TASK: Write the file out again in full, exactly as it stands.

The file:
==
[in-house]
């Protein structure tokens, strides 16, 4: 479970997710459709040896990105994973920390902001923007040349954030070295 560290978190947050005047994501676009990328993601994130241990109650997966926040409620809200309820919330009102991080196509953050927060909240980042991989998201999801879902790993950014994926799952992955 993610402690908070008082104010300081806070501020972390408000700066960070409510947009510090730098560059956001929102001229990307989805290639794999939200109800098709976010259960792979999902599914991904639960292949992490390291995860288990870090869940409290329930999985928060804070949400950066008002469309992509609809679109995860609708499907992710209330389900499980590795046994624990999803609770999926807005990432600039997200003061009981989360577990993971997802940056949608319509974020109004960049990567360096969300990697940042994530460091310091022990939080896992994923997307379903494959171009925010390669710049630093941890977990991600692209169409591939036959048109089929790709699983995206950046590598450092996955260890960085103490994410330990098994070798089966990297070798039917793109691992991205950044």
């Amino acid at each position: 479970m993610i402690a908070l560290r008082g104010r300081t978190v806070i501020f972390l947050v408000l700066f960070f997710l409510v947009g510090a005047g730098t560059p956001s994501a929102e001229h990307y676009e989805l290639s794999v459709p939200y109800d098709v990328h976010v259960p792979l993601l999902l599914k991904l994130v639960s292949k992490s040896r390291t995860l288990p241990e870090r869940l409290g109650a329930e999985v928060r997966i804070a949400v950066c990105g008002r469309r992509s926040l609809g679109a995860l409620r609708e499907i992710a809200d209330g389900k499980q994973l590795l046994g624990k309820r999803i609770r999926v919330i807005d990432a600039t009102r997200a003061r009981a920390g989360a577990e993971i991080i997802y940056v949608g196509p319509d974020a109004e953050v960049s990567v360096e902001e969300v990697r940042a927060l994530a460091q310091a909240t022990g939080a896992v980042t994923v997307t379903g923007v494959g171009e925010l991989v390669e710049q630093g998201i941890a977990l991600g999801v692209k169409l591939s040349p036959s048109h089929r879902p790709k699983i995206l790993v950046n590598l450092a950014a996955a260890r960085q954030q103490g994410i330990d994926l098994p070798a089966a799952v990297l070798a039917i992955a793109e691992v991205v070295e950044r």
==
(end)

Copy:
[in-house]
């Protein structure tokens, strides 16, 4: 479970997710459709040896990105994973920390902001923007040349954030070295 560290978190947050005047994501676009990328993601994130241990109650997966926040409620809200309820919330009102991080196509953050927060909240980042991989998201999801879902790993950014994926799952992955 993610402690908070008082104010300081806070501020972390408000700066960070409510947009510090730098560059956001929102001229990307989805290639794999939200109800098709976010259960792979999902599914991904639960292949992490390291995860288990870090869940409290329930999985928060804070949400950066008002469309992509609809679109995860609708499907992710209330389900499980590795046994624990999803609770999926807005990432600039997200003061009981989360577990993971997802940056949608319509974020109004960049990567360096969300990697940042994530460091310091022990939080896992994923997307379903494959171009925010390669710049630093941890977990991600692209169409591939036959048109089929790709699983995206950046590598450092996955260890960085103490994410330990098994070798089966990297070798039917793109691992991205950044």
């Amino acid at each position: 479970m993610i402690a908070l560290r008082g104010r300081t978190v806070i501020f972390l947050v408000l700066f960070f997710l409510v947009g510090a005047g730098t560059p956001s994501a929102e001229h990307y676009e989805l290639s794999v459709p939200y109800d098709v990328h976010v259960p792979l993601l999902l599914k991904l994130v639960s292949k992490s040896r390291t995860l288990p241990e870090r869940l409290g109650a329930e999985v928060r997966i804070a949400v950066c990105g008002r469309r992509s926040l609809g679109a995860l409620r609708e499907i992710a809200d209330g389900k499980q994973l590795l046994g624990k309820r999803i609770r999926v919330i807005d990432a600039t009102r997200a003061r009981a920390g989360a577990e993971i991080i997802y940056v949608g196509p319509d974020a109004e953050v960049s990567v360096e902001e969300v990697r940042a927060l994530a460091q310091a909240t022990g939080a896992v980042t994923v997307t379903g923007v494959g171009e925010l991989v390669e710049q630093g998201i941890a977990l991600g999801v692209k169409l591939s040349p036959s048109h089929r879902p790709k699983i995206l790993v950046n590598l450092a950014a996955a260890r960085q954030q103490g994410i330990d994926l098994p070798a089966a799952v990297l070798a039917i992955a793109e691992v991205v070295e950044r």